Sources said DHFL has not yet finalised a buyer for its life insurance arm. And the company wants to exit all non-core investments to generate liquidity. A stake sale in its non-life arm is also on the anvil.
DHFL holds 51 percent in its life insurance arm and 100 percent in its general insurance arm through Wadhawan Global Capital.
The insurance arms
The general insurance arm posted a net loss of Rs 28.8 crore for FY19 on the back of a Rs 14.1 crore loss in FY18. However, it may not be fair to judge it from this performance alone. Non-life insurers take seven-to-eight years to achieve break-even and the company is one of the newest players in the sector.
Data from Insurance Regulatory Development Authority of India (IRDAI) shows that the non-life company collected a gross written premium of Rs 243.06 crore in FY19, a jump from Rs 141.08 crore in FY18.
On the other hand, DHFL Pramerica Life Insurance saw its profit after tax dip to Rs 85.1 crore in FY19 from Rs 105.8 crore a year ago. The life insurer collected total premiums of Rs 1,816.8 crore in FY19 as against Rs 1,844.4 crore in the year-ago period.
“While the non-life arm is a young entity, DHFL may pare off a portion of its stake,” said a source, with another adding that the life insurance deal is yet to be finalised, citing its liquidity position and the resultant valuation.
Queries sent to DHFL, DHFL Pramerica Life and DHFL General Insurance did not immediately elicit a response. The story will be updated to incorporate their responses whenever we receive it.
DHFL posted a loss of Rs 2,224 crore for the quarter-ended March 2019, which was dented by additional provisioning. It was the first quarterly loss reported by the company since its inception, as per records of its financials available on Moneycontrol since the June quarter of 1998.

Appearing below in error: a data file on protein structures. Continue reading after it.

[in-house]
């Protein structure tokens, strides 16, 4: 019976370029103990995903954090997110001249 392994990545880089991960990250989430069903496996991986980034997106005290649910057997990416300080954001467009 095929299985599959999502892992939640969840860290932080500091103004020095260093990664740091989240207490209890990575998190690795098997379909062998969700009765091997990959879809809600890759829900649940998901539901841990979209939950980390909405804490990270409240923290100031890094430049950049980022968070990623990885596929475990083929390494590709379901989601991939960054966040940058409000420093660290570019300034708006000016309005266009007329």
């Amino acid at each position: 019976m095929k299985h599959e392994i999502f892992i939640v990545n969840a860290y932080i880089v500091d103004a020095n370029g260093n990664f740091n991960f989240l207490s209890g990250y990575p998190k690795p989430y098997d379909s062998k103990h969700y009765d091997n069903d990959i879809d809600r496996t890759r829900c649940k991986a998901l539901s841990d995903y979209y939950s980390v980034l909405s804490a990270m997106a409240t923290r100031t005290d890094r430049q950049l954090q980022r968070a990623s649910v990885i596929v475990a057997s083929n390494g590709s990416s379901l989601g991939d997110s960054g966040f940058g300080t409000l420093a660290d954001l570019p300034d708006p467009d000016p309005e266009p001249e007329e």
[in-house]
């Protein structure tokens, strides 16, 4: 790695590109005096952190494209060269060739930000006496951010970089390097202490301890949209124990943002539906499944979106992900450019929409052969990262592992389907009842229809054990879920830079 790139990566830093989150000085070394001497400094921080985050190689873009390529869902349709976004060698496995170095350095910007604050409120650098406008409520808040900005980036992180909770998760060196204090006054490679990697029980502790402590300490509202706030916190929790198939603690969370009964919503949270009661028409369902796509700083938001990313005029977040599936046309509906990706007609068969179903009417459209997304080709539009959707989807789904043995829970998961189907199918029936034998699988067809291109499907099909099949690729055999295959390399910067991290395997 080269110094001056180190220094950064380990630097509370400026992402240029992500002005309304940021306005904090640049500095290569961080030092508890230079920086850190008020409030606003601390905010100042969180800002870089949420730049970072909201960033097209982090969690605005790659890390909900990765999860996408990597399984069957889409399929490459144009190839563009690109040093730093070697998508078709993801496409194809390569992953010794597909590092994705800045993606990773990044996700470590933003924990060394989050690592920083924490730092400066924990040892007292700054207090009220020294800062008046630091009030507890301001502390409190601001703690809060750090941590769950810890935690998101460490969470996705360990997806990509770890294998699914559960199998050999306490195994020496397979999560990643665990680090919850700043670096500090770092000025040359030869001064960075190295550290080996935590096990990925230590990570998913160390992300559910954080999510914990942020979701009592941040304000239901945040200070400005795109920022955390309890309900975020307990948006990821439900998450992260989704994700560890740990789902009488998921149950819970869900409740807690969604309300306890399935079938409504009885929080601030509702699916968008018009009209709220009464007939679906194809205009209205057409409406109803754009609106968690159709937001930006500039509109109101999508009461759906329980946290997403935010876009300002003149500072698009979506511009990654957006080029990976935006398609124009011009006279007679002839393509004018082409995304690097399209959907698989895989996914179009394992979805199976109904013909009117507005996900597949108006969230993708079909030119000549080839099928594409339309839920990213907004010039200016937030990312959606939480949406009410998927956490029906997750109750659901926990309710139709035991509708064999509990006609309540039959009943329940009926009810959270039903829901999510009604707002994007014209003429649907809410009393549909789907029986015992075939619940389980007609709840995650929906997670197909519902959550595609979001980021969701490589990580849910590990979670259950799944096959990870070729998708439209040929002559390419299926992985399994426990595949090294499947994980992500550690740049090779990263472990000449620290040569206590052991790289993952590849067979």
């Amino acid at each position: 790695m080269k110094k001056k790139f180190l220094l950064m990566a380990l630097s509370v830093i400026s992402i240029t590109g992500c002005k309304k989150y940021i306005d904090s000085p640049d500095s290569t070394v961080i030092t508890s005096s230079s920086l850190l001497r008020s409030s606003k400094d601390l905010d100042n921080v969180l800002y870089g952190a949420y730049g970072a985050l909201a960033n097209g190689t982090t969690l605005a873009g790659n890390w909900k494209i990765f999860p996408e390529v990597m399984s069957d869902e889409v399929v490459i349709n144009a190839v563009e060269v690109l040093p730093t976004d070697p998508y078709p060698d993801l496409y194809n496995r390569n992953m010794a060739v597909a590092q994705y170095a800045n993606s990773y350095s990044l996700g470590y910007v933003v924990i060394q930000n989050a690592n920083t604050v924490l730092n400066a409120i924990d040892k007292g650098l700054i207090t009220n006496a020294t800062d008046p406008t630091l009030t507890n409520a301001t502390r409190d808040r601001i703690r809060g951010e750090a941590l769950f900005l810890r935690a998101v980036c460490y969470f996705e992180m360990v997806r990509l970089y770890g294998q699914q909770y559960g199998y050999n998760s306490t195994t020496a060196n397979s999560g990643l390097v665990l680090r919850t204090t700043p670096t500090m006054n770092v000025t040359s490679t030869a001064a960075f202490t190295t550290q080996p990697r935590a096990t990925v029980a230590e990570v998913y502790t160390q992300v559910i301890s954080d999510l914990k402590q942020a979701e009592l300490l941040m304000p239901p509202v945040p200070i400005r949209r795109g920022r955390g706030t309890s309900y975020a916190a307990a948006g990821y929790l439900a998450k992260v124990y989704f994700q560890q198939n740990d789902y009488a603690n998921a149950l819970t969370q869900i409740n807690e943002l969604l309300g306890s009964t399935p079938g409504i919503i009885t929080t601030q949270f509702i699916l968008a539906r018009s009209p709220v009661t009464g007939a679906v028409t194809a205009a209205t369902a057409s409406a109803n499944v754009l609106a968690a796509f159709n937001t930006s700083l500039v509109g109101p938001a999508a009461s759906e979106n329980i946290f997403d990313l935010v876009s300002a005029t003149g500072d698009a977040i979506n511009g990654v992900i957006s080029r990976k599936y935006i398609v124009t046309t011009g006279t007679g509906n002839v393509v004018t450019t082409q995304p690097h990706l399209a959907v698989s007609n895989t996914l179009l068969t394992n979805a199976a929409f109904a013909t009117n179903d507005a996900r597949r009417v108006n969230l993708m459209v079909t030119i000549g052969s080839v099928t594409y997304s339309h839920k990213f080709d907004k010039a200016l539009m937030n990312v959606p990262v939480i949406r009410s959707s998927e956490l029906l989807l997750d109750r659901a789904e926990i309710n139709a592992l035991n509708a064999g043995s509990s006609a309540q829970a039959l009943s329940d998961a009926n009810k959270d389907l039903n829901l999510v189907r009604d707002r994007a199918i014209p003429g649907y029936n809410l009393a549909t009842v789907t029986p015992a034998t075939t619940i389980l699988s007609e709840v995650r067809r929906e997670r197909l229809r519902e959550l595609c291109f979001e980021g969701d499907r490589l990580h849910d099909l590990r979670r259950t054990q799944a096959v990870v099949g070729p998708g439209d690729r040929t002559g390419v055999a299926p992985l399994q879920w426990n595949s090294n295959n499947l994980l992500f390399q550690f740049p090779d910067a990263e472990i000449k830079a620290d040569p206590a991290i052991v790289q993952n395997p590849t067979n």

Also read: DHFL shares plunge 32%, hit 10-year low after a loss of Rs 2,224cr in Q4
The housing finance company in a statement to the stock exchanges on July 13 said it is undergoing substantial financial stress since the second half of the financial year.
“The company has suffered consistent downgrades in its credit ratings since February. In June, our credit rating was reduced to ‘default grade’ despite there being no default till that date. The company’s ability to raise funds has been substantially impaired and the business has been brought to a standstill with there being minimal/virtually no disbursements. These developments may raise a significant doubt on the ability of the company to continue as a going concern,” DHFL said in a statement to the exchanges last week.
However, DHFL has been dealing with a liquidity crisis since September 2018 like other non-banking financial companies. This follows a series of defaults by infrastructure lender IL&FS on its debt payments since June 2018.
What happens to the insurance ventures?In February, Prudential Financial, the foreign joint venture partner in DHFL Pramerica Life Insurance (DPLI), had said it will find a new majority Indian shareholder for the company and will work with JV partner DHFL on the same.
With DHFL under financial stress, its first priority has been to hive off its non-core ventures including insurance. The parent company will have to find a partner to sell off its stake in the life insurance arm since its foreign partner’s holding has already reached the foreign investment cap.
On the general insurance front, however, the endeavour will be to slowly sell the stake to interested parties. With private equity players now allowed to become promoters of insurance companies, sources said these entities could be the first ones to be approached for a stake sale.